Scientists have developed a new message that can be beamed to intelligent aliens that might exist in the Milky Way, Scientific American reports.
The new space-bound message is named the Beacon in the Galaxy (BITG), and it’s the latest in a series of human attempts to contact other lifeforms in the universe.
The Beacon was devised by Jonathan Jiang and his colleagues at NASA’s Jet Propulsion Laboratory.
“The proposed message includes basic mathematical and physical concepts to establish a universal means of communication followed by information on the biochemical composition of life on Earth, the Solar System’s time-stamped position in the Milky Way relative to known globular clusters, as well as digitized depictions of the Solar System, and Earth’s surface,” Jiang and his colleagues said in the study. “The message concludes with digitized images of the human form, along with an invitation for any receiving intelligences to respond.”
In composing the Beacon, Jiang and his colleagues opted to take a similar tack to many previous interstellar messages by writing the BITG in binary code.
“Though the concept of mathematics in human terms is potentially unrecognizable to ETI, binary is likely universal across all intelligence,” the scientists wrote. “Binary is the simplest form of mathematics as it involves only two opposing states: zero and one, yes or no, black or white, mass or empty space. Hence, the transmission of the code as binary would very likely be understandable to all ETI and is the basis of the BITG message.”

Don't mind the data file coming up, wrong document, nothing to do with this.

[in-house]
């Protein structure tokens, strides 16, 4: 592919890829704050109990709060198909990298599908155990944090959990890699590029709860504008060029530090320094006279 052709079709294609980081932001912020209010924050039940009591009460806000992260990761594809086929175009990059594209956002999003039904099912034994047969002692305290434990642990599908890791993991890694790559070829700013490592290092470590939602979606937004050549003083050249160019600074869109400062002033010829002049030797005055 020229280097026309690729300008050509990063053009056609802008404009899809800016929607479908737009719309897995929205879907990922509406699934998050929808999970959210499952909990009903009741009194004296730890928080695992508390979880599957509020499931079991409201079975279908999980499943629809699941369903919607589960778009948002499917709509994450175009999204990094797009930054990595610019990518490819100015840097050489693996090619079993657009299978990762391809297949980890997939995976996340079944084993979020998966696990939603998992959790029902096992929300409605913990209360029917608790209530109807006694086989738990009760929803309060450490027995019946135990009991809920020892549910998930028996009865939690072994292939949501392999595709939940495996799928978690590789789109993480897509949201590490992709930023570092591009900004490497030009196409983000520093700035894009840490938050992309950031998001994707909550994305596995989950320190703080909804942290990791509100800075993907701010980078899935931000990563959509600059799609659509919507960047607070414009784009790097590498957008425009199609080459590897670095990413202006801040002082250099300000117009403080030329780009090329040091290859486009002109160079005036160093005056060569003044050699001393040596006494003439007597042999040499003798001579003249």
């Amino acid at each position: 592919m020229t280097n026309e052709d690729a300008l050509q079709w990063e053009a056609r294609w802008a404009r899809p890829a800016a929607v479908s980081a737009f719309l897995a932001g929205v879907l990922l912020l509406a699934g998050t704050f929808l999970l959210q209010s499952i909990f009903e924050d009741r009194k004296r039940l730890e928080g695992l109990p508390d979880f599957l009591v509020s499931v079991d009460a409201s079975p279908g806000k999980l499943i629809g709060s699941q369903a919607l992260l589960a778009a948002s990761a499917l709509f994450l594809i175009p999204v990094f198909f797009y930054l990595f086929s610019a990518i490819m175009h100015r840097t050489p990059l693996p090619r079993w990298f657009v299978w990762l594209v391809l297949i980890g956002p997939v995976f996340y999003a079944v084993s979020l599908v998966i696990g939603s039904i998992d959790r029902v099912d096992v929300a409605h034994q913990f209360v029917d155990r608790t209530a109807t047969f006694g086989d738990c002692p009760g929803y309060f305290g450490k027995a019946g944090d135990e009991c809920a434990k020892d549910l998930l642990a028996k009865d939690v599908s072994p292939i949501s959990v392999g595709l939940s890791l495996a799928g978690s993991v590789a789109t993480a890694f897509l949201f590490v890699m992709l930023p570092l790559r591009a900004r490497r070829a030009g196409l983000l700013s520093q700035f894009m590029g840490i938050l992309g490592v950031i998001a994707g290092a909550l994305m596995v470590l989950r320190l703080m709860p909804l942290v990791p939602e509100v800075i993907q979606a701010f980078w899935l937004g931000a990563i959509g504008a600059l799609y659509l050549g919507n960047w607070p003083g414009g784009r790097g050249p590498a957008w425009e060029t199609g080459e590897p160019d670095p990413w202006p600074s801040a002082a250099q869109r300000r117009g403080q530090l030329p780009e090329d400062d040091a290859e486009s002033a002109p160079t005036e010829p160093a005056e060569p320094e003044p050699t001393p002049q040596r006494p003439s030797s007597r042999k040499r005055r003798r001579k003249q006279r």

Humans have sent many messages intended for aliens to outer space over the years, including the Golden Records onboard NASA’s Voyager probes, which, like BITG, also carry images of the naked human form.
Some experts, however, have warned that broadcasting Earth’s position in the galaxy could be an invitation for a potentially hostile species to do damage to our world. Jiang and his colleagues acknowledge this risk, but ultimately counter that any aliens capable of deciphering the BITG message are not likely to be aggressive conquerors.
“Logic suggests a species which has reached sufficient complexity to achieve communication through the cosmos would also very likely have attained high levels of cooperation amongst themselves and thus will know the importance of peace and collaboration,” the team said.